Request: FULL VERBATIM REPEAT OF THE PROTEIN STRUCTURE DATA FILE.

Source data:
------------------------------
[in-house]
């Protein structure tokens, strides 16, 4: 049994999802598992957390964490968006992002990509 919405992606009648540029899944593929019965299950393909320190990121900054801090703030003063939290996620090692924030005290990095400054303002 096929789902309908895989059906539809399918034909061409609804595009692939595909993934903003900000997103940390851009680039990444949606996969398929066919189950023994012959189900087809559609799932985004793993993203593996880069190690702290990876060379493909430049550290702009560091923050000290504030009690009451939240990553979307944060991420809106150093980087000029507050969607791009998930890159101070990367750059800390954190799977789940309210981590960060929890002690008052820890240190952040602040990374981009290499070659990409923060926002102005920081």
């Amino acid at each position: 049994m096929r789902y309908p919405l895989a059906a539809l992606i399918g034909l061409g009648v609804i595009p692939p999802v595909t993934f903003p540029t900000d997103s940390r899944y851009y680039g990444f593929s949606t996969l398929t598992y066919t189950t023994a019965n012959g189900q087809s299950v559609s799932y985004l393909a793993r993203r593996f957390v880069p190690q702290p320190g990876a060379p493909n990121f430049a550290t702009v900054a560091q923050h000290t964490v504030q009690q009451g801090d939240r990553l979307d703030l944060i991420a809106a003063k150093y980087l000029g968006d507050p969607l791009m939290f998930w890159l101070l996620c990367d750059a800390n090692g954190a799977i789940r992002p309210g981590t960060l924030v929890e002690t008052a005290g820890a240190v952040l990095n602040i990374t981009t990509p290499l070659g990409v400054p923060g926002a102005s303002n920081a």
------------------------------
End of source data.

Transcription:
[in-house]
């Protein structure tokens, strides 16, 4: 049994999802598992957390964490968006992002990509 919405992606009648540029899944593929019965299950393909320190990121900054801090703030003063939290996620090692924030005290990095400054303002 096929789902309908895989059906539809399918034909061409609804595009692939595909993934903003900000997103940390851009680039990444949606996969398929066919189950023994012959189900087809559609799932985004793993993203593996880069190690702290990876060379493909430049550290702009560091923050000290504030009690009451939240990553979307944060991420809106150093980087000029507050969607791009998930890159101070990367750059800390954190799977789940309210981590960060929890002690008052820890240190952040602040990374981009290499070659990409923060926002102005920081």
């Amino acid at each position: 049994m096929r789902y309908p919405l895989a059906a539809l992606i399918g034909l061409g009648v609804i595009p692939p999802v595909t993934f903003p540029t900000d997103s940390r899944y851009y680039g990444f593929s949606t996969l398929t598992y066919t189950t023994a019965n012959g189900q087809s299950v559609s799932y985004l393909a793993r993203r593996f957390v880069p190690q702290p320190g990876a060379p493909n990121f430049a550290t702009v900054a560091q923050h000290t964490v504030q009690q009451g801090d939240r990553l979307d703030l944060i991420a809106a003063k150093y980087l000029g968006d507050p969607l791009m939290f998930w890159l101070l996620c990367d750059a800390n090692g954190a799977i789940r992002p309210g981590t960060l924030v929890e002690t008052a005290g820890a240190v952040l990095n602040i990374t981009t990509p290499l070659g990409v400054p923060g926002a102005s303002n920081a």